? about phsyics requirements

Discussion in 'Optometry' started by TBuffie, Sep 18, 2002.

  1. TBuffie

    TBuffie New Member

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    Hello all, new to the board!

    Anyway, I have a question: I'm working on my BSc in something :D haven't declared/figured out a major yet, but I'm taking a physics class that isn't calculus based. Am I in trouble? I've read that you only need general physics, not calculus based, but other places I've heard otherwise.

    Thanks!

    Tyler
     
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  3. r_salis

    r_salis SDN Supa-Mod Emmetrope
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    Welcome TBuffie!

    Non-calculus-based physics fulfills the pre-requisite. You can take either, but many people choose to take the non-calc version since it's a little easier on the GPA (this is true for the pre-meds at my school as well). "Physics for Poets"-type classes won't count, however. :)
     
  4. rpames

    rpames Optometrist
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    Non-calc. based fullfills the pre-reqs for all types of medical programs (OD,DO,MD,DPM,DVM,DDS). Just make sure it is not a principles of physics class.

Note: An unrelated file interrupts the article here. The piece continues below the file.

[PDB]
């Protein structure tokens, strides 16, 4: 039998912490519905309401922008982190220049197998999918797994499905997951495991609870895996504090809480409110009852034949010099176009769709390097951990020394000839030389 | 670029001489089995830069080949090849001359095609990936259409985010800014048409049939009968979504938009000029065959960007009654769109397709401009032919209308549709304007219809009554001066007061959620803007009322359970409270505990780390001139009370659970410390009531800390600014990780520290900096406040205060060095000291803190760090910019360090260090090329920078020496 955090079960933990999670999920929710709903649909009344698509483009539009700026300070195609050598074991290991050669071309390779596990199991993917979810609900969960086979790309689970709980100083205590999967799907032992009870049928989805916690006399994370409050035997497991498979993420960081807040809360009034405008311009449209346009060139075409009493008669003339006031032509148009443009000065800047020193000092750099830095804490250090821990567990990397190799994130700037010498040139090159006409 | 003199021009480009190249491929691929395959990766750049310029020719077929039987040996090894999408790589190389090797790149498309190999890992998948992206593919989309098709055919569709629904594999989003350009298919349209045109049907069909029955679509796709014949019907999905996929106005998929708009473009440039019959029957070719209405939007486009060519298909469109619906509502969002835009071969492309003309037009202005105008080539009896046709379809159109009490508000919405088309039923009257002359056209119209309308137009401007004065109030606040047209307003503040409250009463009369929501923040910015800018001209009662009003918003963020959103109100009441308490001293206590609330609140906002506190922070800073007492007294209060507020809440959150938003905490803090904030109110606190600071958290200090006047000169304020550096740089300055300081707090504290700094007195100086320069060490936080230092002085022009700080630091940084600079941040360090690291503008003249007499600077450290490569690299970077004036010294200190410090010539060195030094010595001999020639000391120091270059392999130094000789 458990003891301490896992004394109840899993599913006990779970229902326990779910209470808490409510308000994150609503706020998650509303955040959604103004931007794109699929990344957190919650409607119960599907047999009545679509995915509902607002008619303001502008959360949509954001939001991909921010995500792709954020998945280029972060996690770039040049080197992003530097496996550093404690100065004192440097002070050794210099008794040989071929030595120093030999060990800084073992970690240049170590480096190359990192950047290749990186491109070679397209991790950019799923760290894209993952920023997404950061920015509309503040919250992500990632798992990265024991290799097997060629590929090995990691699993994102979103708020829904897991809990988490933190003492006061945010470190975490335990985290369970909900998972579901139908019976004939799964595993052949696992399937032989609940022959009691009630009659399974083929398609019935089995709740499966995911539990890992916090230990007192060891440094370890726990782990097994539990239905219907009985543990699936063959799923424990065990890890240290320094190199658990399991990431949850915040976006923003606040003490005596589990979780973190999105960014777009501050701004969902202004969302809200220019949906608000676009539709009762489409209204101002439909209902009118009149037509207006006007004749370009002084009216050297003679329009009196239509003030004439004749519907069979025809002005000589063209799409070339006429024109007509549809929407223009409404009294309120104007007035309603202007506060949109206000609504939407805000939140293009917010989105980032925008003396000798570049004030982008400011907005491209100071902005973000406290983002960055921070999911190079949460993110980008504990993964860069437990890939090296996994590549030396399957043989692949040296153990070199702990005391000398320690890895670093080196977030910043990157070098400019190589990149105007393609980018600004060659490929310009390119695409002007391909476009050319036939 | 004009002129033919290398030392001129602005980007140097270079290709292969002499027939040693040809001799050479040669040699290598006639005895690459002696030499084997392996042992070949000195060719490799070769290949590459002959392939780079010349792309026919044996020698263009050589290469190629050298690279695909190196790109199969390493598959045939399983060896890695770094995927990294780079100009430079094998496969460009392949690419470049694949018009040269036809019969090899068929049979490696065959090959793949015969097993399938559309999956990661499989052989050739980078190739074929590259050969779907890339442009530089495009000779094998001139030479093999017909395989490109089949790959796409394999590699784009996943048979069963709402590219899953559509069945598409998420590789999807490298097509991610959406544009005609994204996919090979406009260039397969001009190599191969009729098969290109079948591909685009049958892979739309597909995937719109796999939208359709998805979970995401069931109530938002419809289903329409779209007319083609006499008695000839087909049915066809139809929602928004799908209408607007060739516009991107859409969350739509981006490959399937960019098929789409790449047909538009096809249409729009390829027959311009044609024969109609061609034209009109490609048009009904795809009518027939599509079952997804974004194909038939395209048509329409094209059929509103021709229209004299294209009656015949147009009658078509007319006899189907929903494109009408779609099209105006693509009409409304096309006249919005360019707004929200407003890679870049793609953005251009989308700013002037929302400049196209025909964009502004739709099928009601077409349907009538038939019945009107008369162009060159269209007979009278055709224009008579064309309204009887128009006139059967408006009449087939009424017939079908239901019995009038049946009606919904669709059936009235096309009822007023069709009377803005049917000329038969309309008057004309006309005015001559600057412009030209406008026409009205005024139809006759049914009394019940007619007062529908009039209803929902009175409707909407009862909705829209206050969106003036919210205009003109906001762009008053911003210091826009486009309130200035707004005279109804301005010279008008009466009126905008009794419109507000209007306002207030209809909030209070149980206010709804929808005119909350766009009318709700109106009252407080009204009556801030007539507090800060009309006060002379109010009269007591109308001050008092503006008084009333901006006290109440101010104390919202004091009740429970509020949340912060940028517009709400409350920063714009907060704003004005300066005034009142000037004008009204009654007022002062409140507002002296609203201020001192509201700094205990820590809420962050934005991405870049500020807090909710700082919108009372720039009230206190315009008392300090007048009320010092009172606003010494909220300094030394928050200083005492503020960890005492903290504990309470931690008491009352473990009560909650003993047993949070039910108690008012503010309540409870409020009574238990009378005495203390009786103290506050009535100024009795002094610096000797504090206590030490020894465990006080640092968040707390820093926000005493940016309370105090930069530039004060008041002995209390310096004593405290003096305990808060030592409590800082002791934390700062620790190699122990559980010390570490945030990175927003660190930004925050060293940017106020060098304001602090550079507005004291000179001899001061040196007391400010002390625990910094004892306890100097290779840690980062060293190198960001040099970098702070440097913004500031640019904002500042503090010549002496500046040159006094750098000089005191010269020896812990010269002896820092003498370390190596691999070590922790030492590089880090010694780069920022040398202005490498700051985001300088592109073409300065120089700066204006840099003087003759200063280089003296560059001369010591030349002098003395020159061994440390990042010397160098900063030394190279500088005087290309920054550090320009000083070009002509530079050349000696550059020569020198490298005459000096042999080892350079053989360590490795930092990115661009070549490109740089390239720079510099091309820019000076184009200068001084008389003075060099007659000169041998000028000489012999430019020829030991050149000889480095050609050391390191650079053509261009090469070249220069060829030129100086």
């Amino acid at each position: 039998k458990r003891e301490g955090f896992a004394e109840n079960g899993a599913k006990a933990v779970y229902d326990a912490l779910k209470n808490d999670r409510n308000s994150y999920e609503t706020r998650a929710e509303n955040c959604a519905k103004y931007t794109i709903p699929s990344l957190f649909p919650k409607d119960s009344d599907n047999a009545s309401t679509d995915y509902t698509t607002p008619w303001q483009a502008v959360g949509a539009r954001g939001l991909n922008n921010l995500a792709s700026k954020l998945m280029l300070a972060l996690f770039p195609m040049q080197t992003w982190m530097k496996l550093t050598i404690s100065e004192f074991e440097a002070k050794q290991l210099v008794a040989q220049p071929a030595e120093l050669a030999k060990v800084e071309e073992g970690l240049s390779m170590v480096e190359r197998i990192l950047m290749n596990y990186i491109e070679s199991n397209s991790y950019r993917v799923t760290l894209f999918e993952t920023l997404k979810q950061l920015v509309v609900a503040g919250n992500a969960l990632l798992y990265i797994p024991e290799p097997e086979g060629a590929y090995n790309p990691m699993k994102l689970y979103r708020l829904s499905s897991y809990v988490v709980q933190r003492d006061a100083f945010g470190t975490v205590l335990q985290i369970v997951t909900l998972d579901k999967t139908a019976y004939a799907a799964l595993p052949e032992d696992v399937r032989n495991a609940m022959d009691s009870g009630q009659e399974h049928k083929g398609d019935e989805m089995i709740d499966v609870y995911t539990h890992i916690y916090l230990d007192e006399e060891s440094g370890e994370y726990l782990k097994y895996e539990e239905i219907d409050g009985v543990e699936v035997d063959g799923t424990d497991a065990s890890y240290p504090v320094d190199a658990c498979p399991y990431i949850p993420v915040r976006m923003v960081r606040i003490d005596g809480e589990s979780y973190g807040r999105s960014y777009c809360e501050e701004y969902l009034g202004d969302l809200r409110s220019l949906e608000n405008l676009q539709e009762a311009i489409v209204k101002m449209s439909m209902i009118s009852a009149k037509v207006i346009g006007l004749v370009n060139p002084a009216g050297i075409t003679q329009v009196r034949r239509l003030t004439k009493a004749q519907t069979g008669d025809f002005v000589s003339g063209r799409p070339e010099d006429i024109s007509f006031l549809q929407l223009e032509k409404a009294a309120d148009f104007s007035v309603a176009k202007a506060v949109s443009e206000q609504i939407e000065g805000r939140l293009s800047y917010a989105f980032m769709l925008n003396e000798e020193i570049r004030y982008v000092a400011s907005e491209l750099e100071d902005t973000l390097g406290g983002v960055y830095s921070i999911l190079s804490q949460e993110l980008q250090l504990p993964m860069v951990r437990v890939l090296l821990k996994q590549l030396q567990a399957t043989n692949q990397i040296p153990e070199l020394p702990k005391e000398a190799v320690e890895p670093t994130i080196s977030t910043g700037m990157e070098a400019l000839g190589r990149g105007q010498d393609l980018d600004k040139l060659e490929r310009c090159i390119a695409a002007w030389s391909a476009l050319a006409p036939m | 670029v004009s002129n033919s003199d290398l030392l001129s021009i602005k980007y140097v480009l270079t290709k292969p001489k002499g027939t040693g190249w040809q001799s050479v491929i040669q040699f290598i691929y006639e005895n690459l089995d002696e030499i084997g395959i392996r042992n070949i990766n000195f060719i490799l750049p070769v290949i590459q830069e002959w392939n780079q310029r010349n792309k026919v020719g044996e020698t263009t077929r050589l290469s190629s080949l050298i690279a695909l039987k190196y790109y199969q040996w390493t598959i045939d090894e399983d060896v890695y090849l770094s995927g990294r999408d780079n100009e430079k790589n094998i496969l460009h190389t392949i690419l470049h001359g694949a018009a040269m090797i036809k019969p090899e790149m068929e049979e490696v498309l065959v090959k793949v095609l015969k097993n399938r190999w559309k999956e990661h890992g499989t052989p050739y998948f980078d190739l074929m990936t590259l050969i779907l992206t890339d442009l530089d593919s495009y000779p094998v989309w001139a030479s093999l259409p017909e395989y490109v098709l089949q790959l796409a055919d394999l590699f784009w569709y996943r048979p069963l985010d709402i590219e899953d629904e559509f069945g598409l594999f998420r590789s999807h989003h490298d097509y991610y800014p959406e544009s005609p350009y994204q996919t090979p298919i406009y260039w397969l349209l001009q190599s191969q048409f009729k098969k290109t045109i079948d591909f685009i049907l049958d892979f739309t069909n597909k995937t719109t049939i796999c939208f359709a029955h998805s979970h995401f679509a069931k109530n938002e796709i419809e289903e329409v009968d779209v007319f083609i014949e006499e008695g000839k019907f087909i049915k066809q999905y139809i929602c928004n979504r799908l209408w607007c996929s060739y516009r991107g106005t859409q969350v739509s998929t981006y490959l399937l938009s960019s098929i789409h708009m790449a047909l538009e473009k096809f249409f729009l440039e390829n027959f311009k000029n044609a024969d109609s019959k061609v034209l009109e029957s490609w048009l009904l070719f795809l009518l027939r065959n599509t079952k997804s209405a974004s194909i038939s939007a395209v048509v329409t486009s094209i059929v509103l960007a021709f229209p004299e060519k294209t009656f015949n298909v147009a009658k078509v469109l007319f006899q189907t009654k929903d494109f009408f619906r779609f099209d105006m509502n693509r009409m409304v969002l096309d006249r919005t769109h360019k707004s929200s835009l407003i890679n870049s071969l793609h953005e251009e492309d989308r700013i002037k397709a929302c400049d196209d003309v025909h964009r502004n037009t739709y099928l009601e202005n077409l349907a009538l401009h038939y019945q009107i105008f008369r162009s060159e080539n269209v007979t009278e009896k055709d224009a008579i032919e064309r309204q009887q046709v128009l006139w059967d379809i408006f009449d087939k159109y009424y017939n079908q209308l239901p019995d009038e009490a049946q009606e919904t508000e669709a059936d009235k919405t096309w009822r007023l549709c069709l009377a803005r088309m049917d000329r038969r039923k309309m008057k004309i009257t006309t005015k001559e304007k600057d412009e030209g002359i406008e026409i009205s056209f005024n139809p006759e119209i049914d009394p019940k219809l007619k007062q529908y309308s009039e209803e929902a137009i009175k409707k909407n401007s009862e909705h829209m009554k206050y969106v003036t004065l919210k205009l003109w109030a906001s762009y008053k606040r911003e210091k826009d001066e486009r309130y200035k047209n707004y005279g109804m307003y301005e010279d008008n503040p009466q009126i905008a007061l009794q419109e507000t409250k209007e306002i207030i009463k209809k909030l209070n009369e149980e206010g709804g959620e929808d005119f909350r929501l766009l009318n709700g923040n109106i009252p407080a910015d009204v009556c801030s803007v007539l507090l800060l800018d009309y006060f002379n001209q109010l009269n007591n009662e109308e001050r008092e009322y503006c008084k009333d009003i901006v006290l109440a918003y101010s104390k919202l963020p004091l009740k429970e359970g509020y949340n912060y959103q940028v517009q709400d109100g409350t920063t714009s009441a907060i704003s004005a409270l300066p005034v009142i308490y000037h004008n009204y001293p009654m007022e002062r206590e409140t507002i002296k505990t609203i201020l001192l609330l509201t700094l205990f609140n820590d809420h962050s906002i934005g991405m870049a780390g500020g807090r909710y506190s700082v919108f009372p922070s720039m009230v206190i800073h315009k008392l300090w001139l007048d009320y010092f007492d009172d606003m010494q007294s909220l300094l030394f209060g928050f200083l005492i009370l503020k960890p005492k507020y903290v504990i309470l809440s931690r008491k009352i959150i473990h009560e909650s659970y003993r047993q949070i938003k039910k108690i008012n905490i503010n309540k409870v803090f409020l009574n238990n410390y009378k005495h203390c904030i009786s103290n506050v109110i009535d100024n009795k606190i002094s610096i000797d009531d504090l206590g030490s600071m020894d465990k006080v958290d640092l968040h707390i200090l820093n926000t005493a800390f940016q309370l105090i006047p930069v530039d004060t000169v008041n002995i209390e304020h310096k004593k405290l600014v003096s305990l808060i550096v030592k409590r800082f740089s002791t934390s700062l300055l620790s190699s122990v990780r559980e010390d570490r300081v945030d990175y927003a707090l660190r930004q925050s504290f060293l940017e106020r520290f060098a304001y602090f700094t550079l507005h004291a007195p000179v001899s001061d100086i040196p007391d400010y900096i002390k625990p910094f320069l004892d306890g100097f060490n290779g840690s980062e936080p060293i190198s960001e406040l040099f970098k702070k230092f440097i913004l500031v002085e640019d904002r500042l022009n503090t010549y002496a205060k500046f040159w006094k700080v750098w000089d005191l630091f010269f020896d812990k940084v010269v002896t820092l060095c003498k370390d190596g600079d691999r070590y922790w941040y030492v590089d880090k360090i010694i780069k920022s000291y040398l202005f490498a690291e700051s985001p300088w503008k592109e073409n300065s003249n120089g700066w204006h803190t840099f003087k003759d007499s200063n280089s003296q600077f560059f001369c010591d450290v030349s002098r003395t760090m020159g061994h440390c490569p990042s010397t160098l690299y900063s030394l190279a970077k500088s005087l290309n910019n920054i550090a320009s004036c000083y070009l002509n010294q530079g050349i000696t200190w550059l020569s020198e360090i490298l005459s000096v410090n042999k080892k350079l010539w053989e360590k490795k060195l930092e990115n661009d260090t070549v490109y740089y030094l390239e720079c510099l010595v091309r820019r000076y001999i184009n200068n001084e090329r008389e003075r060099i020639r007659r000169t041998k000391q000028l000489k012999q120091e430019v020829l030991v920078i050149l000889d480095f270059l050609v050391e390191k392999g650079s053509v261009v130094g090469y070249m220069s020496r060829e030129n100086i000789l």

5. OD2BMike

    OD2BMike Member
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    I think the "university physics" or whatever your school calls calculus physics, will look better for admissions. It shows that you're scientifically oriented.
    Also, after taking both classes...non-calculus physics in high school, and physics WITH calculus in undergrad, I think physics with calculus is the only way to really understand physics. If you felt comfortable with calculus 1, you should do fine in physics. 101 physics classes rarely use anything but basic calculus.
     
  6. I took a sequence that had both algebra based and calc based physics on it. I thought the algebra based stuff was easier. Calculus does help you understand some concepts like Schrodinger's equation.
     

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